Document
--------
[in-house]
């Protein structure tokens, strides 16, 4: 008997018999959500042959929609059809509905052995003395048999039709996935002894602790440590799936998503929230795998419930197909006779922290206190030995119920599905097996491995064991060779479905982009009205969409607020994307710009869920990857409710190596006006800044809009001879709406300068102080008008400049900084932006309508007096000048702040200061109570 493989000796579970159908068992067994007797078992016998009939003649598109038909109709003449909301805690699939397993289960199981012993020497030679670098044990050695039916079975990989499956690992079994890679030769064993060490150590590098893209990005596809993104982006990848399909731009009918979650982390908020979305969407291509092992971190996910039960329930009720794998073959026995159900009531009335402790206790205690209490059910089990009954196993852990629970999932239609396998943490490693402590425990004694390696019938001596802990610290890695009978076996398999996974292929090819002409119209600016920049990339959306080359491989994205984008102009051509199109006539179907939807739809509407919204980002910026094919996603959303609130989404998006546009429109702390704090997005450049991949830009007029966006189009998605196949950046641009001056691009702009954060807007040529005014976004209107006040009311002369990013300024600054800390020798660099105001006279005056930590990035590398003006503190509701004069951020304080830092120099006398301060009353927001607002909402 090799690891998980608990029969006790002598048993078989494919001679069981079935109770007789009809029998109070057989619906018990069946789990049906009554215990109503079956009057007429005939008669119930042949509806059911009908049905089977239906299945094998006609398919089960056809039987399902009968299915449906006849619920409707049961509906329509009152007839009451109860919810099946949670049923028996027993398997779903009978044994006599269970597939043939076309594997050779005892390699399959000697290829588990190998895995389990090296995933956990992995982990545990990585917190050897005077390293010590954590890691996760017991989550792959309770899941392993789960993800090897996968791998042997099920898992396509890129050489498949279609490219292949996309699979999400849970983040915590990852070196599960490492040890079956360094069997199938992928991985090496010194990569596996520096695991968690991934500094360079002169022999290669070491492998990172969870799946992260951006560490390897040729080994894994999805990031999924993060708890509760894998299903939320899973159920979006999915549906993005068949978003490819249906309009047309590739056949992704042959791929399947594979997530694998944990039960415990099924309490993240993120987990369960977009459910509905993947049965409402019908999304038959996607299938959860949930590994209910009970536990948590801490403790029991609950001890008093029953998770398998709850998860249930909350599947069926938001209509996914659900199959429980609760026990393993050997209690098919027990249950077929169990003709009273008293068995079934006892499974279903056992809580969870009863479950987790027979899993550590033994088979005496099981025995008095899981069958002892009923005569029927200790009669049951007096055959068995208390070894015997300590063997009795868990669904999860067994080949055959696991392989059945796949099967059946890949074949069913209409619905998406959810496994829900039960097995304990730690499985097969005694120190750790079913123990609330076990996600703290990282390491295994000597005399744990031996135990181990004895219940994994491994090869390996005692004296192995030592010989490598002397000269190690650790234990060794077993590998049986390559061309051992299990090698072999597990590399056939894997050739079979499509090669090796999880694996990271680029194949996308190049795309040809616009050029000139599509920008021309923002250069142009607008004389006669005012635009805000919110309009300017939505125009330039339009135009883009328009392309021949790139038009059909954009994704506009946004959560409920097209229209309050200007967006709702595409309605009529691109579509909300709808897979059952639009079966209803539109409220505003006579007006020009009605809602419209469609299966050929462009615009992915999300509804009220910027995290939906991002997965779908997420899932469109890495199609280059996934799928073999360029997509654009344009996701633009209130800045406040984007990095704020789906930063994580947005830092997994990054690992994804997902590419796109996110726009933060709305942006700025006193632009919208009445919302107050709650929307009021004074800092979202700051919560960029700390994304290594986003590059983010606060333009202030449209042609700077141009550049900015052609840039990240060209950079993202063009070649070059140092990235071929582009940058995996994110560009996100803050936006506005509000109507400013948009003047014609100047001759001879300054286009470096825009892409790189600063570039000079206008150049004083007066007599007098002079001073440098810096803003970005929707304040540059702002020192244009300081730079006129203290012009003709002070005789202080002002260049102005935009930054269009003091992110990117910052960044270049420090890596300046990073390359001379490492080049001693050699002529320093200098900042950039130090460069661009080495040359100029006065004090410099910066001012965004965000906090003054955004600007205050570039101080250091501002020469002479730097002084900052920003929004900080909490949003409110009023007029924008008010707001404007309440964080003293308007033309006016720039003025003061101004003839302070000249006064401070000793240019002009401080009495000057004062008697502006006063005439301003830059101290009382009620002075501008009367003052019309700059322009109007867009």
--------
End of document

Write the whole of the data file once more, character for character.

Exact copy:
[in-house]
């Protein structure tokens, strides 16, 4: 008997018999959500042959929609059809509905052995003395048999039709996935002894602790440590799936998503929230795998419930197909006779922290206190030995119920599905097996491995064991060779479905982009009205969409607020994307710009869920990857409710190596006006800044809009001879709406300068102080008008400049900084932006309508007096000048702040200061109570 493989000796579970159908068992067994007797078992016998009939003649598109038909109709003449909301805690699939397993289960199981012993020497030679670098044990050695039916079975990989499956690992079994890679030769064993060490150590590098893209990005596809993104982006990848399909731009009918979650982390908020979305969407291509092992971190996910039960329930009720794998073959026995159900009531009335402790206790205690209490059910089990009954196993852990629970999932239609396998943490490693402590425990004694390696019938001596802990610290890695009978076996398999996974292929090819002409119209600016920049990339959306080359491989994205984008102009051509199109006539179907939807739809509407919204980002910026094919996603959303609130989404998006546009429109702390704090997005450049991949830009007029966006189009998605196949950046641009001056691009702009954060807007040529005014976004209107006040009311002369990013300024600054800390020798660099105001006279005056930590990035590398003006503190509701004069951020304080830092120099006398301060009353927001607002909402 090799690891998980608990029969006790002598048993078989494919001679069981079935109770007789009809029998109070057989619906018990069946789990049906009554215990109503079956009057007429005939008669119930042949509806059911009908049905089977239906299945094998006609398919089960056809039987399902009968299915449906006849619920409707049961509906329509009152007839009451109860919810099946949670049923028996027993398997779903009978044994006599269970597939043939076309594997050779005892390699399959000697290829588990190998895995389990090296995933956990992995982990545990990585917190050897005077390293010590954590890691996760017991989550792959309770899941392993789960993800090897996968791998042997099920898992396509890129050489498949279609490219292949996309699979999400849970983040915590990852070196599960490492040890079956360094069997199938992928991985090496010194990569596996520096695991968690991934500094360079002169022999290669070491492998990172969870799946992260951006560490390897040729080994894994999805990031999924993060708890509760894998299903939320899973159920979006999915549906993005068949978003490819249906309009047309590739056949992704042959791929399947594979997530694998944990039960415990099924309490993240993120987990369960977009459910509905993947049965409402019908999304038959996607299938959860949930590994209910009970536990948590801490403790029991609950001890008093029953998770398998709850998860249930909350599947069926938001209509996914659900199959429980609760026990393993050997209690098919027990249950077929169990003709009273008293068995079934006892499974279903056992809580969870009863479950987790027979899993550590033994088979005496099981025995008095899981069958002892009923005569029927200790009669049951007096055959068995208390070894015997300590063997009795868990669904999860067994080949055959696991392989059945796949099967059946890949074949069913209409619905998406959810496994829900039960097995304990730690499985097969005694120190750790079913123990609330076990996600703290990282390491295994000597005399744990031996135990181990004895219940994994491994090869390996005692004296192995030592010989490598002397000269190690650790234990060794077993590998049986390559061309051992299990090698072999597990590399056939894997050739079979499509090669090796999880694996990271680029194949996308190049795309040809616009050029000139599509920008021309923002250069142009607008004389006669005012635009805000919110309009300017939505125009330039339009135009883009328009392309021949790139038009059909954009994704506009946004959560409920097209229209309050200007967006709702595409309605009529691109579509909300709808897979059952639009079966209803539109409220505003006579007006020009009605809602419209469609299966050929462009615009992915999300509804009220910027995290939906991002997965779908997420899932469109890495199609280059996934799928073999360029997509654009344009996701633009209130800045406040984007990095704020789906930063994580947005830092997994990054690992994804997902590419796109996110726009933060709305942006700025006193632009919208009445919302107050709650929307009021004074800092979202700051919560960029700390994304290594986003590059983010606060333009202030449209042609700077141009550049900015052609840039990240060209950079993202063009070649070059140092990235071929582009940058995996994110560009996100803050936006506005509000109507400013948009003047014609100047001759001879300054286009470096825009892409790189600063570039000079206008150049004083007066007599007098002079001073440098810096803003970005929707304040540059702002020192244009300081730079006129203290012009003709002070005789202080002002260049102005935009930054269009003091992110990117910052960044270049420090890596300046990073390359001379490492080049001693050699002529320093200098900042950039130090460069661009080495040359100029006065004090410099910066001012965004965000906090003054955004600007205050570039101080250091501002020469002479730097002084900052920003929004900080909490949003409110009023007029924008008010707001404007309440964080003293308007033309006016720039003025003061101004003839302070000249006064401070000793240019002009401080009495000057004062008697502006006063005439301003830059101290009382009620002075501008009367003052019309700059322009109007867009």